xcodeproj file, for example, we were not confident in our ability to examine and redact even with BFG’s help. The second issue revolved more around the actual logistics of performing the rewrite in the middle of a very active codebase - it would be difficult for us to have a hard stop on all iOS-related work for an extended period of time just for the sake of having a stable repository to rewrite! To get around this, we performed that actual rewrite and repository changeover immediately following the stable 1.8.0 release to the App Store. Given the way Apple’s review cycles work, we tend to have a very structured release cadence, which means that there’s a bit of a quiet period after each successful release before we start working on whatever is going into the next release. The actual history rewrite involved three steps - cleaning the history with BFG, pushing the clean history to a new Github repository, and archiving the old private repository. We knew from several previous experiences that once PRs have been merged containing sensitive commits, cleaning them is impossible as Github will always hold onto the original SHAs. We have a lot of relevant information in our PR history that we couldn’t make public but didn’t want to lose, so we opted to simply archive the old private repository for reference purposes. The final step in all of this was getting each team member to remove any working copies they had pointing to the old repository and re-clone them from the new one. Ultimately, we only needed to freeze the codebase for a few minutes while running through these steps, minimizing disruption for the team - a major win!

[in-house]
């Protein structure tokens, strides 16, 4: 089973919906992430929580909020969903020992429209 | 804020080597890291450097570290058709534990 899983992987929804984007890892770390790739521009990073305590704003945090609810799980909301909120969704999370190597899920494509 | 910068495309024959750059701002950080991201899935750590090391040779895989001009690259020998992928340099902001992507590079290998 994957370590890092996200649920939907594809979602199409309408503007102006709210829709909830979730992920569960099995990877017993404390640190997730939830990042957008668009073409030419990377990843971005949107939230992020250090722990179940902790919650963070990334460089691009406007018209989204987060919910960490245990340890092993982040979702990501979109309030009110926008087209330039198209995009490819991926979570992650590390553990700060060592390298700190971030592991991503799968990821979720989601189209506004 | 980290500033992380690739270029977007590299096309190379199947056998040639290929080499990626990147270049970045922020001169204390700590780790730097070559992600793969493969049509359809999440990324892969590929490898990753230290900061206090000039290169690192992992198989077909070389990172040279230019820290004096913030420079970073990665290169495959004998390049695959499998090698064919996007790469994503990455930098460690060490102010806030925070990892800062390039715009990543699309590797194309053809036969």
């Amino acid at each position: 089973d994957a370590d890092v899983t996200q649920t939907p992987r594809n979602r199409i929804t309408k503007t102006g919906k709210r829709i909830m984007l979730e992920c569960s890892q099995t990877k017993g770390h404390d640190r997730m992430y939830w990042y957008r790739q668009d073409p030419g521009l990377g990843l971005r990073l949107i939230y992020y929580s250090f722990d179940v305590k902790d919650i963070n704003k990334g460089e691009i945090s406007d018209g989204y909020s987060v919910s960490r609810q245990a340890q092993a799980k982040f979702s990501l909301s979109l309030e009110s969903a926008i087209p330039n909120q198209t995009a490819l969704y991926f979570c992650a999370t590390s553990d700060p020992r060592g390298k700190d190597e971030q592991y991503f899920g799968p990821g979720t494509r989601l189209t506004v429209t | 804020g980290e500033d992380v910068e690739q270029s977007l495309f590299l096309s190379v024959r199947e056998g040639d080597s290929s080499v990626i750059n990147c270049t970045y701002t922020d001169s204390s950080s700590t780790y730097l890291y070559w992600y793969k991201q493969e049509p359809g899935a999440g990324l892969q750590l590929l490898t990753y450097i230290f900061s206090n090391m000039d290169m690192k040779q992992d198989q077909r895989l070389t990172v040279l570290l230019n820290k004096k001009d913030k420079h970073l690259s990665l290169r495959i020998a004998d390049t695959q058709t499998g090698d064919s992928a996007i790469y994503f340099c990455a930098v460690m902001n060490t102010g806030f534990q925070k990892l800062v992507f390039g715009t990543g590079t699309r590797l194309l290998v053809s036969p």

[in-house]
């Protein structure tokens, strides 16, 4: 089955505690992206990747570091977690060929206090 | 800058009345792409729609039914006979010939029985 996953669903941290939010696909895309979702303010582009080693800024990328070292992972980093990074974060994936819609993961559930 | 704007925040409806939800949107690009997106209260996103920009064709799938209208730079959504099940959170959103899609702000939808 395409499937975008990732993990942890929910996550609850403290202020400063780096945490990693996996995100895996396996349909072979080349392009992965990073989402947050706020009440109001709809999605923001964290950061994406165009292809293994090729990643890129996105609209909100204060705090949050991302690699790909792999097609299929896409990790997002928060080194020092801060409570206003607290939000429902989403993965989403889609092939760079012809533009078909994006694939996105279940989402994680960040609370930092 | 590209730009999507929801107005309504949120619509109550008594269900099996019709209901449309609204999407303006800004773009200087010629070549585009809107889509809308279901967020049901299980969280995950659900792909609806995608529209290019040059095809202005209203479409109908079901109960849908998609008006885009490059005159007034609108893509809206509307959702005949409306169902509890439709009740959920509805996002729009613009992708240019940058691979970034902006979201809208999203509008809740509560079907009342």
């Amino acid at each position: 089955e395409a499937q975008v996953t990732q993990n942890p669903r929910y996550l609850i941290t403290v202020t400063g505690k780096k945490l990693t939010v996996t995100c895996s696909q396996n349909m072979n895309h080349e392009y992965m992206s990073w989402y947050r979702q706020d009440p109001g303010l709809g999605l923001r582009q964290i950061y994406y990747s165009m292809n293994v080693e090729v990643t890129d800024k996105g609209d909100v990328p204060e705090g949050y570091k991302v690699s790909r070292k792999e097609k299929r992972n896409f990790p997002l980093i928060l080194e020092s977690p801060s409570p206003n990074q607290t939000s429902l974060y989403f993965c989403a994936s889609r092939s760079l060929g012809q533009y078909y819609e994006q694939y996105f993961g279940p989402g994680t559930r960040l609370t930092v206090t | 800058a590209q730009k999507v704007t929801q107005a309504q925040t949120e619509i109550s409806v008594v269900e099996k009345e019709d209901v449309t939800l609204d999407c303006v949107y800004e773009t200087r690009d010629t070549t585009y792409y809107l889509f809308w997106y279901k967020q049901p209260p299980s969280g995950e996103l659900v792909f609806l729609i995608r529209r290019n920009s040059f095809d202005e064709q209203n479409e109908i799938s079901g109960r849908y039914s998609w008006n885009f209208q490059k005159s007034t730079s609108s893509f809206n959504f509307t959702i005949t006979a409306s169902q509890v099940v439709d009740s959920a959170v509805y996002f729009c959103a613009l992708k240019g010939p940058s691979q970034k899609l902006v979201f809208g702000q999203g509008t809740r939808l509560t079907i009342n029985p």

The second issue involved certain components of the app that must remain private for security or licensing reasons. For us, that primarily meant two things - the SSL certificates that we use for pinning, and the licensed fonts used to render text within the app. While we could not make either one public, we wanted to ensure that anyone who wanted to clone down the Ello app and build it themselves would be able to do so. Luckily, we were able to use a private/public CocoaPod approach pioneered by @orta at Artsy, essentially defining an interface for these components that could be satisfied either via proprietary CocoaPods for internal builds or via open source equivalents for developers outside of Ello. You can see the fruits of these efforts in the Ello-OSS-UI-Fonts and Ello-OSS-SSL-Certs projects on Github.